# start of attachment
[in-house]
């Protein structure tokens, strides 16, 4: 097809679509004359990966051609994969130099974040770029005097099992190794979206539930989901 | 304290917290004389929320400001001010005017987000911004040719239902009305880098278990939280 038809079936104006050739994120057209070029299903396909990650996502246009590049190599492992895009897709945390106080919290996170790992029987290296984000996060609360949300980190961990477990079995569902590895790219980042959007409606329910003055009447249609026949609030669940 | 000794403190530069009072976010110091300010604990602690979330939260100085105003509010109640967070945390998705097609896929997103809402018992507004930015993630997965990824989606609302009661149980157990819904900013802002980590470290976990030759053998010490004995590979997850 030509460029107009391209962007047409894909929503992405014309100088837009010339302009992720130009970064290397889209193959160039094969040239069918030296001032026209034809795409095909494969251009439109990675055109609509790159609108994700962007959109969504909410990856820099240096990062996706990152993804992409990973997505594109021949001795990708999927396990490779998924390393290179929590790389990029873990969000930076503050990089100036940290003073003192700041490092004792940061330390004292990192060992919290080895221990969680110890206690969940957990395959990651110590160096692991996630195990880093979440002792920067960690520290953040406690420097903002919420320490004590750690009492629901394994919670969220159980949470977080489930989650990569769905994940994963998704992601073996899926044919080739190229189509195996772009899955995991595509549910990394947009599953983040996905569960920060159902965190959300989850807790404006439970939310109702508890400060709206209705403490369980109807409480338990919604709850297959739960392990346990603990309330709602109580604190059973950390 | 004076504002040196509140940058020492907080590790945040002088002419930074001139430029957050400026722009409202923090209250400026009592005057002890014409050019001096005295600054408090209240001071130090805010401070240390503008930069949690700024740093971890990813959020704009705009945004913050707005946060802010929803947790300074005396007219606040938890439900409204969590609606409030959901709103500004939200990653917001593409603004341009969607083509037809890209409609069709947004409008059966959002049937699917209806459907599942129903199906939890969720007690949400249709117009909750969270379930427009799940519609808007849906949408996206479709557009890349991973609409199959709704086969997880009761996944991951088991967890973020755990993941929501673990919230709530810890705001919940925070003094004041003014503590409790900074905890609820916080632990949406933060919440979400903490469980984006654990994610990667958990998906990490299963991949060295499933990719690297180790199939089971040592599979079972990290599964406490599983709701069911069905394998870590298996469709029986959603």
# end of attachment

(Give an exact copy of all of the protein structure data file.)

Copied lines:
[in-house]
């Protein structure tokens, strides 16, 4: 097809679509004359990966051609994969130099974040770029005097099992190794979206539930989901 | 304290917290004389929320400001001010005017987000911004040719239902009305880098278990939280 038809079936104006050739994120057209070029299903396909990650996502246009590049190599492992895009897709945390106080919290996170790992029987290296984000996060609360949300980190961990477990079995569902590895790219980042959007409606329910003055009447249609026949609030669940 | 000794403190530069009072976010110091300010604990602690979330939260100085105003509010109640967070945390998705097609896929997103809402018992507004930015993630997965990824989606609302009661149980157990819904900013802002980590470290976990030759053998010490004995590979997850 030509460029107009391209962007047409894909929503992405014309100088837009010339302009992720130009970064290397889209193959160039094969040239069918030296001032026209034809795409095909494969251009439109990675055109609509790159609108994700962007959109969504909410990856820099240096990062996706990152993804992409990973997505594109021949001795990708999927396990490779998924390393290179929590790389990029873990969000930076503050990089100036940290003073003192700041490092004792940061330390004292990192060992919290080895221990969680110890206690969940957990395959990651110590160096692991996630195990880093979440002792920067960690520290953040406690420097903002919420320490004590750690009492629901394994919670969220159980949470977080489930989650990569769905994940994963998704992601073996899926044919080739190229189509195996772009899955995991595509549910990394947009599953983040996905569960920060159902965190959300989850807790404006439970939310109702508890400060709206209705403490369980109807409480338990919604709850297959739960392990346990603990309330709602109580604190059973950390 | 004076504002040196509140940058020492907080590790945040002088002419930074001139430029957050400026722009409202923090209250400026009592005057002890014409050019001096005295600054408090209240001071130090805010401070240390503008930069949690700024740093971890990813959020704009705009945004913050707005946060802010929803947790300074005396007219606040938890439900409204969590609606409030959901709103500004939200990653917001593409603004341009969607083509037809890209409609069709947004409008059966959002049937699917209806459907599942129903199906939890969720007690949400249709117009909750969270379930427009799940519609808007849906949408996206479709557009890349991973609409199959709704086969997880009761996944991951088991967890973020755990993941929501673990919230709530810890705001919940925070003094004041003014503590409790900074905890609820916080632990949406933060919440979400903490469980984006654990994610990667958990998906990490299963991949060295499933990719690297180790199939089971040592599979079972990290599964406490599983709701069911069905394998870590298996469709029986959603």